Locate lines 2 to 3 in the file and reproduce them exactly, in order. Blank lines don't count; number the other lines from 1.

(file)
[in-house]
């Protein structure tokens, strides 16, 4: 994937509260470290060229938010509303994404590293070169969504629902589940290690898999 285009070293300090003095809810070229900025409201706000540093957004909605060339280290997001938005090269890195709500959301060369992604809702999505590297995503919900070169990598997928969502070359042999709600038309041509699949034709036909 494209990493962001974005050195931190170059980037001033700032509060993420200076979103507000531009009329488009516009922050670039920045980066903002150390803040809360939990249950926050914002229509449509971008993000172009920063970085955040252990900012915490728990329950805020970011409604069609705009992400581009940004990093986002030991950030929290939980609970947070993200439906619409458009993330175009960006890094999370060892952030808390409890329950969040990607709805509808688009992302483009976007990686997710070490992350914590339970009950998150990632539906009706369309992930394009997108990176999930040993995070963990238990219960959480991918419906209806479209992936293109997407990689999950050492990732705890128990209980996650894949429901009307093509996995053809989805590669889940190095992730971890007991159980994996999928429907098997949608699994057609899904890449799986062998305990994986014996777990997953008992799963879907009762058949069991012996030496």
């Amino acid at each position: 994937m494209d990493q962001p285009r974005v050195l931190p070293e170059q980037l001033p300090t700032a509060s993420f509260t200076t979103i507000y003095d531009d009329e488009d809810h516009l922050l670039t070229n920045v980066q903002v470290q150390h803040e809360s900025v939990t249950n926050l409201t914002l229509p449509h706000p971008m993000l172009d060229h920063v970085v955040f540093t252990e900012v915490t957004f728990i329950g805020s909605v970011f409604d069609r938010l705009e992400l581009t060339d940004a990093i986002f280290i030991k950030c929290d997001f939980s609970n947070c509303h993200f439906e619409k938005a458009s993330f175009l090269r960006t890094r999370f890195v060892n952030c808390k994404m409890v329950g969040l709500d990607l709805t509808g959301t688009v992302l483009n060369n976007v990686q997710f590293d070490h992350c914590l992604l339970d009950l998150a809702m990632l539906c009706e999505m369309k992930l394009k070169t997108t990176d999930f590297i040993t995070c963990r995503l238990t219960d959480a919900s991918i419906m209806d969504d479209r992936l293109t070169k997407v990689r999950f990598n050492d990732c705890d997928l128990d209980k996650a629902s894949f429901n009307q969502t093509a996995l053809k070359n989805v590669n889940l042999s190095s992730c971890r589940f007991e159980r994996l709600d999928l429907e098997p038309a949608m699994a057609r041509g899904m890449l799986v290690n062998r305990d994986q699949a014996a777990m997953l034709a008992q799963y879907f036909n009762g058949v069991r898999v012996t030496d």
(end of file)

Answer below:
């Protein structure tokens, strides 16, 4: 994937509260470290060229938010509303994404590293070169969504629902589940290690898999 285009070293300090003095809810070229900025409201706000540093957004909605060339280290997001938005090269890195709500959301060369992604809702999505590297995503919900070169990598997928969502070359042999709600038309041509699949034709036909 494209990493962001974005050195931190170059980037001033700032509060993420200076979103507000531009009329488009516009922050670039920045980066903002150390803040809360939990249950926050914002229509449509971008993000172009920063970085955040252990900012915490728990329950805020970011409604069609705009992400581009940004990093986002030991950030929290939980609970947070993200439906619409458009993330175009960006890094999370060892952030808390409890329950969040990607709805509808688009992302483009976007990686997710070490992350914590339970009950998150990632539906009706369309992930394009997108990176999930040993995070963990238990219960959480991918419906209806479209992936293109997407990689999950050492990732705890128990209980996650894949429901009307093509996995053809989805590669889940190095992730971890007991159980994996999928429907098997949608699994057609899904890449799986062998305990994986014996777990997953008992799963879907009762058949069991012996030496």
């Amino acid at each position: 994937m494209d990493q962001p285009r974005v050195l931190p070293e170059q980037l001033p300090t700032a509060s993420f509260t200076t979103i507000y003095d531009d009329e488009d809810h516009l922050l670039t070229n920045v980066q903002v470290q150390h803040e809360s900025v939990t249950n926050l409201t914002l229509p449509h706000p971008m993000l172009d060229h920063v970085v955040f540093t252990e900012v915490t957004f728990i329950g805020s909605v970011f409604d069609r938010l705009e992400l581009t060339d940004a990093i986002f280290i030991k950030c929290d997001f939980s609970n947070c509303h993200f439906e619409k938005a458009s993330f175009l090269r960006t890094r999370f890195v060892n952030c808390k994404m409890v329950g969040l709500d990607l709805t509808g959301t688009v992302l483009n060369n976007v990686q997710f590293d070490h992350c914590l992604l339970d009950l998150a809702m990632l539906c009706e999505m369309k992930l394009k070169t997108t990176d999930f590297i040993t995070c963990r995503l238990t219960d959480a919900s991918i419906m209806d969504d479209r992936l293109t070169k997407v990689r999950f990598n050492d990732c705890d997928l128990d209980k996650a629902s894949f429901n009307q969502t093509a996995l053809k070359n989805v590669n889940l042999s190095s992730c971890r589940f007991e159980r994996l709600d999928l429907e098997p038309a949608m699994a057609r041509g899904m890449l799986v290690n062998r305990d994986q699949a014996a777990m997953l034709a008992q799963y879907f036909n009762g058949v069991r898999v012996t030496d």